Ike has been enjoying some lovely lockdown walks with Marian and Martin in south Lincolnshire. On this adventure they took him to Market Deeping, a town further along the River Welland from Stamford, a little way towards the coast. Deeping was the Saxon word for deep fen, or a low place. Ike was amazed to learn that Market Deeping is the 7th lowest lying town, in relation to sea level, in England. In 1220, King Henry ll gave the first market charter, and by 1308 another charter was granted, allowing a weekly market on a Wednesday, and an annual fair of eight days. There is still a weekly market, but this now takes place in a car park at the back of a modern row of shops.
There was an early Anglo-Saxon cell, which was later raised to the status of a church in the 1120s, which became the parish church of St Guthlac.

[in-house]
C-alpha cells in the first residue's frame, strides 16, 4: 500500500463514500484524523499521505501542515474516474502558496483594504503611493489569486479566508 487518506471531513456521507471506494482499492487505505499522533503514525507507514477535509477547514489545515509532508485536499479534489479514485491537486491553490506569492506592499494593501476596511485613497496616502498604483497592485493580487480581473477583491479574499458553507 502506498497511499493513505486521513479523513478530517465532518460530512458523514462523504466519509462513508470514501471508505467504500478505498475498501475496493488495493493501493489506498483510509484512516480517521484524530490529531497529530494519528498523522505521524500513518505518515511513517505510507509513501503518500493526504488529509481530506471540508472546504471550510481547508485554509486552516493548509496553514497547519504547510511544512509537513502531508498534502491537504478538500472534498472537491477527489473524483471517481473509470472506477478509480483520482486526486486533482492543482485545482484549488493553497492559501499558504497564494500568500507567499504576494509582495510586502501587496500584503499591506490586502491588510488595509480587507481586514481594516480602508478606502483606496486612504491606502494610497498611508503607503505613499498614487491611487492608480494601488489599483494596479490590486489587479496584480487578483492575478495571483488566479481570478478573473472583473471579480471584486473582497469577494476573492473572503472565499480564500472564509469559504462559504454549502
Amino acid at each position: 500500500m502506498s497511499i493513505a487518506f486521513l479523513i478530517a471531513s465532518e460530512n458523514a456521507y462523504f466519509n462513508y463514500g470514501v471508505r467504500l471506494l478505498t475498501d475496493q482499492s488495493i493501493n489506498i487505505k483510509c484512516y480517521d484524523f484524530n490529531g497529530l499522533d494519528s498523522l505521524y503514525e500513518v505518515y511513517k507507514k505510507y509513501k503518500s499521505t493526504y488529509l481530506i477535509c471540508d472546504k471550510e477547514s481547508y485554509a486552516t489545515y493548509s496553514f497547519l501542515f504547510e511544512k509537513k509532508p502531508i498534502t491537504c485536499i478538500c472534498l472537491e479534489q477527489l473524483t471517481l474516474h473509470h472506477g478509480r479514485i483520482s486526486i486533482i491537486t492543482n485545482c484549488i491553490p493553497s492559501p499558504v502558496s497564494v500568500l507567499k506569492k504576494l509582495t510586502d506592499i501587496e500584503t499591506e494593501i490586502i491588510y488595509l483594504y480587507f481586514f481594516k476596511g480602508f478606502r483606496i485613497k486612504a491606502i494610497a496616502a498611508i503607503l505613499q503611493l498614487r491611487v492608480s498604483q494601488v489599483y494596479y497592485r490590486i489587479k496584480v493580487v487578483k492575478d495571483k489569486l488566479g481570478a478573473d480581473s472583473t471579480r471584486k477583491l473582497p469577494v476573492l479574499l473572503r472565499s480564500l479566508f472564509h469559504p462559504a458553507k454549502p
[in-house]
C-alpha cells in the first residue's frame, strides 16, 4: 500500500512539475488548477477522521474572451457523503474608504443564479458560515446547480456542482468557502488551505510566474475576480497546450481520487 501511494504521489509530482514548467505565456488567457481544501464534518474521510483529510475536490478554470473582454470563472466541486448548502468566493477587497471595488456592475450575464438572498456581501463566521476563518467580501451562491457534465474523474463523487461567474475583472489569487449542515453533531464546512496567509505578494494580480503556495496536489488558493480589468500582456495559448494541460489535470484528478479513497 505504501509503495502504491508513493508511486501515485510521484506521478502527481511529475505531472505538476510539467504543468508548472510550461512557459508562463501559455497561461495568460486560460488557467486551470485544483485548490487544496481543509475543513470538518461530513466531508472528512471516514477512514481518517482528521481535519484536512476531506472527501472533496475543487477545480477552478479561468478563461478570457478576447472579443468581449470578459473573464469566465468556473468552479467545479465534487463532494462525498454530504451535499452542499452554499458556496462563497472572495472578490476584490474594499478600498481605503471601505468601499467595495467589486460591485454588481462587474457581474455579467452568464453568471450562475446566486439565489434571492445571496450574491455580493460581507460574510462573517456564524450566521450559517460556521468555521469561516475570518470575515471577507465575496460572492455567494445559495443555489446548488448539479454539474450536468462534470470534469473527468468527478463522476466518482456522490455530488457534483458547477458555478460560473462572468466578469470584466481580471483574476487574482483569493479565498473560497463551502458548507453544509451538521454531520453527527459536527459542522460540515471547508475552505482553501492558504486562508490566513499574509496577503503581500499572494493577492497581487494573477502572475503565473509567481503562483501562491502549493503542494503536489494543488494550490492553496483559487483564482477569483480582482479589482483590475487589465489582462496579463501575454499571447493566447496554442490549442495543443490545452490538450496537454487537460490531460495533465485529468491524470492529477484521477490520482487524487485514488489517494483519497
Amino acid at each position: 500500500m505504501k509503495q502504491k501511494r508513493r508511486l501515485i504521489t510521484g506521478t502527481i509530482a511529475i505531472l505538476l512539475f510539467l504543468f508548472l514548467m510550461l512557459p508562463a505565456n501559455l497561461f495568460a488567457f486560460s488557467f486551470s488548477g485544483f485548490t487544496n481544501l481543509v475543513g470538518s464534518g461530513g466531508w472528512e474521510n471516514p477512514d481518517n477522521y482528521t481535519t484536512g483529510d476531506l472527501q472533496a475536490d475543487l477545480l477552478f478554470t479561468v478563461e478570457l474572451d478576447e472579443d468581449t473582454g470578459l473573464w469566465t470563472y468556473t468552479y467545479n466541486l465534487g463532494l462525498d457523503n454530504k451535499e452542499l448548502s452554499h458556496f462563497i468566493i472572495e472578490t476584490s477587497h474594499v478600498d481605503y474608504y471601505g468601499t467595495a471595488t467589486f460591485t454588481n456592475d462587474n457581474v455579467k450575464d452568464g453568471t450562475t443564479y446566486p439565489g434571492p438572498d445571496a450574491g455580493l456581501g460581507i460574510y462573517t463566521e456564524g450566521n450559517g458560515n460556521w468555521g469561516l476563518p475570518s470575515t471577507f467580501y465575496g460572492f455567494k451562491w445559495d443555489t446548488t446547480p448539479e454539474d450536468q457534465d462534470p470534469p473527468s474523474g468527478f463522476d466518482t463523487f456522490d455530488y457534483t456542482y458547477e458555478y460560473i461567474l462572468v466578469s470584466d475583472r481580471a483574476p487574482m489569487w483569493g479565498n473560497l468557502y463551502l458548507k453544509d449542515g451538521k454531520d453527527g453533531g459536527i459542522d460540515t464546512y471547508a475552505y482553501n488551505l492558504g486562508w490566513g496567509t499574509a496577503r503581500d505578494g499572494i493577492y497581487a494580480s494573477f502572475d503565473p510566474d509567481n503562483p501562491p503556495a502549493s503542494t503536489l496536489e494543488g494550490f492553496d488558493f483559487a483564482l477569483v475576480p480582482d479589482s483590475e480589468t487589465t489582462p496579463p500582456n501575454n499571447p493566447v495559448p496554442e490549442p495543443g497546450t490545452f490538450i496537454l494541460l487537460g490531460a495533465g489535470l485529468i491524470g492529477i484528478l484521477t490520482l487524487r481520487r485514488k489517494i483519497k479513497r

St Guthlac (of Crowland) was the son of a Mercian nobleman. He became a monk at Repton, then a hermit two years later at Crowland, just a few miles from Market Deeping. He moved there in 699, and died there in 714.
The Bull Inn was mentioned in a survey of 1563, but the current building dates from the seventeenth century.
Church Street and Market Place are mainly Georgian buildings, now.
The Town Hall, which stands on Market Place, was built in1839, and Ike admired its beautiful oriel window.
In 2012, the town was proud to be chosen as an Olympic Torch Town.
The (old) Police Station was built in 1880 in the style of a neo-Tudor house. This has been replaced by a very ordinary modern building – which Ike decided he didn’t need to see!
Ike’s adventures in south Lincolnshire will continue soon.